Aaron Decker is a recent graduate who is using a CCCD (Center for Craft, Creativity and Design) grant to travel in Europe and interview artists. He has been traveling in Lisbon and in this, the third interview in his series, he talks with Ana Albuquerque, a Portuguese jeweler with a smooth, minimal bent. During his time in Portugal he has been the Artist-in-Residence with PIN who, without their assistance, this research and the interviews would not have been possible.
Aaron Decker: Ana Albuquerque is a Portuguese jewelry artist with an expansive view. She has not limited herself to jewelry only but also includes sculpture in her practice. Since 2007 she has been the Vice President of The Association of Portuguese Jewelry (PIN), which is an organization committed to increasing the knowledge about and coverage of Portuguese jewelry. Her familiarity with the subject and of the artists working in Portugal is the reason I chose to get her input.
When did you start studying jewelry? Or if you started with another discipline, what was it and how did you start working in jewelry?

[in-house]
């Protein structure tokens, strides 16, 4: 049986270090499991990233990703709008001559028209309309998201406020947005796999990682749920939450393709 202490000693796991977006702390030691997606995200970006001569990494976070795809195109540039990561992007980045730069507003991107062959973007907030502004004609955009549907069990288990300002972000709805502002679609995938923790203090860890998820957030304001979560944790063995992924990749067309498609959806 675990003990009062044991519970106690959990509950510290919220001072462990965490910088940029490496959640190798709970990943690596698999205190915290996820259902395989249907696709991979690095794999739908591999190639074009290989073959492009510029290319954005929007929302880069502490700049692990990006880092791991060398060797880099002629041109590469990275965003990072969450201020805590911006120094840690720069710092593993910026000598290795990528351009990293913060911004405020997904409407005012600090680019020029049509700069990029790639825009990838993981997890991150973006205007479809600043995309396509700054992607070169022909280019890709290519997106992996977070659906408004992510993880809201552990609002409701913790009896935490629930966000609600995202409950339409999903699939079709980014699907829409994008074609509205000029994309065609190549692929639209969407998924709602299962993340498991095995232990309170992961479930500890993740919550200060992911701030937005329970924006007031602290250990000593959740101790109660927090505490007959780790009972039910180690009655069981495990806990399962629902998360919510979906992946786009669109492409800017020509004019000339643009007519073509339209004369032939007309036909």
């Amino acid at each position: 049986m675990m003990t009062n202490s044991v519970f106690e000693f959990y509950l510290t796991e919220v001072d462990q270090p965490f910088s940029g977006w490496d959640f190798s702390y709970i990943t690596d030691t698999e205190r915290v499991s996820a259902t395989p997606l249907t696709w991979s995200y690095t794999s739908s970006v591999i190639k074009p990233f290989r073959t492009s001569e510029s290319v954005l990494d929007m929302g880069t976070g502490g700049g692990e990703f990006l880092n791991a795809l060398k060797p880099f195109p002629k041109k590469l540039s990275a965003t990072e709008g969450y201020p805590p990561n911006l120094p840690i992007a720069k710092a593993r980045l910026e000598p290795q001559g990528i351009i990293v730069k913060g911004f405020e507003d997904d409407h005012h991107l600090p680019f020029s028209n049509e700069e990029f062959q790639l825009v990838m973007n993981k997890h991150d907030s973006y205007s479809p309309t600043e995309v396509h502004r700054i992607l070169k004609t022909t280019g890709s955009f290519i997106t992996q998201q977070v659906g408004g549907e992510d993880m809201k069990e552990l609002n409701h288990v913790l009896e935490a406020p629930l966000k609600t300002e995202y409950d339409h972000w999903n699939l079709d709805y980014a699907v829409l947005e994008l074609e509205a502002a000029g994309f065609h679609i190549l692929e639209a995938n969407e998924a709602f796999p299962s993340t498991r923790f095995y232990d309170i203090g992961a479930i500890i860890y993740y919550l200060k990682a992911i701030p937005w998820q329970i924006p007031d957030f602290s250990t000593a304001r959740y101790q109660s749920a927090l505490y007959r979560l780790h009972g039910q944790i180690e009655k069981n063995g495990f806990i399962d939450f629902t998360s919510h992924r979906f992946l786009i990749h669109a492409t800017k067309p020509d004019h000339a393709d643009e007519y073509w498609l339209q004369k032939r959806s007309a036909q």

Ana Albuquerque: I have a degree in sculpture from the Lisbon School of Fine Arts, but jewelry was always my goal, because sculpture and jewelry have some characteristics in common. Jewelry has specific qualities that are of the utmost interest to me, like its privileged relationship to the body. The piece of jewelry has its own time of perception and fruition. By wearing it we are aware of its presence, a presence that dissolves into the unconscious, to be felt in one moment and forgotten the next. This subtle relationship fascinates me. Its scale also evokes our human condition and the possibility to relate to art on a daily basis, bringing into our lives and the lives of others a presence that is frequently unavailable. Our houses are the small space that each one of us occupies and they are getting smaller all the time. Jewelry gives us a macro view through a micro size. I tend to identify with jewelry that involves the body with a specific structure. I feel an intense relationship with three-dimensional forms, so I prefer the arts that are related to space: architecture, installations, sculpture, dance and Jewelry.